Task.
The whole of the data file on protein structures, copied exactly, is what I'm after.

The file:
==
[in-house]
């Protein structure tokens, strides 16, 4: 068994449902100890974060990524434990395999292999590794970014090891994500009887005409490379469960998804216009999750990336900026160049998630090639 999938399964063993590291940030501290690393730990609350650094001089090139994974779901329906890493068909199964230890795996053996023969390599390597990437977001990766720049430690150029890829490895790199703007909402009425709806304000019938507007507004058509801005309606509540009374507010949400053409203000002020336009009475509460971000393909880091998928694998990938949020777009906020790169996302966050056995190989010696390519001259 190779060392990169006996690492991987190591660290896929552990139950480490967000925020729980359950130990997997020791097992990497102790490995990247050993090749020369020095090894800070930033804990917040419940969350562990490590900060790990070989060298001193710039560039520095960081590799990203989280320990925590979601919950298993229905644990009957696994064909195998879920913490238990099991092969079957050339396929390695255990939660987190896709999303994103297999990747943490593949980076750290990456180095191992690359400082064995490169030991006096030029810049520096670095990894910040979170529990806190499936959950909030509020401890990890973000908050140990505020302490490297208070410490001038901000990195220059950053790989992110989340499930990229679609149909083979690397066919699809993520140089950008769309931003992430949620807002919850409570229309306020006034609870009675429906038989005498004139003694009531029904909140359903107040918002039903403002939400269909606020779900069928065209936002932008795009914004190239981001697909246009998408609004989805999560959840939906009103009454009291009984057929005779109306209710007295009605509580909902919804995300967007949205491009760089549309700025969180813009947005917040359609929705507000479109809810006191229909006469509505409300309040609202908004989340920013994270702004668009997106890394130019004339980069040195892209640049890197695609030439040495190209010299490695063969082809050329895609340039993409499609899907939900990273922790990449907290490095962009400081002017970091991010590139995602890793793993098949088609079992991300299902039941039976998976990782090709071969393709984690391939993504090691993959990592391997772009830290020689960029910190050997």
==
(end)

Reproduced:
[in-house]
């Protein structure tokens, strides 16, 4: 068994449902100890974060990524434990395999292999590794970014090891994500009887005409490379469960998804216009999750990336900026160049998630090639 999938399964063993590291940030501290690393730990609350650094001089090139994974779901329906890493068909199964230890795996053996023969390599390597990437977001990766720049430690150029890829490895790199703007909402009425709806304000019938507007507004058509801005309606509540009374507010949400053409203000002020336009009475509460971000393909880091998928694998990938949020777009906020790169996302966050056995190989010696390519001259 190779060392990169006996690492991987190591660290896929552990139950480490967000925020729980359950130990997997020791097992990497102790490995990247050993090749020369020095090894800070930033804990917040419940969350562990490590900060790990070989060298001193710039560039520095960081590799990203989280320990925590979601919950298993229905644990009957696994064909195998879920913490238990099991092969079957050339396929390695255990939660987190896709999303994103297999990747943490593949980076750290990456180095191992690359400082064995490169030991006096030029810049520096670095990894910040979170529990806190499936959950909030509020401890990890973000908050140990505020302490490297208070410490001038901000990195220059950053790989992110989340499930990229679609149909083979690397066919699809993520140089950008769309931003992430949620807002919850409570229309306020006034609870009675429906038989005498004139003694009531029904909140359903107040918002039903403002939400269909606020779900069928065209936002932008795009914004190239981001697909246009998408609004989805999560959840939906009103009454009291009984057929005779109306209710007295009605509580909902919804995300967007949205491009760089549309700025969180813009947005917040359609929705507000479109809810006191229909006469509505409300309040609202908004989340920013994270702004668009997106890394130019004339980069040195892209640049890197695609030439040495190209010299490695063969082809050329895609340039993409499609899907939900990273922790990449907290490095962009400081002017970091991010590139995602890793793993098949088609079992991300299902039941039976998976990782090709071969393709984690391939993504090691993959990592391997772009830290020689960029910190050997």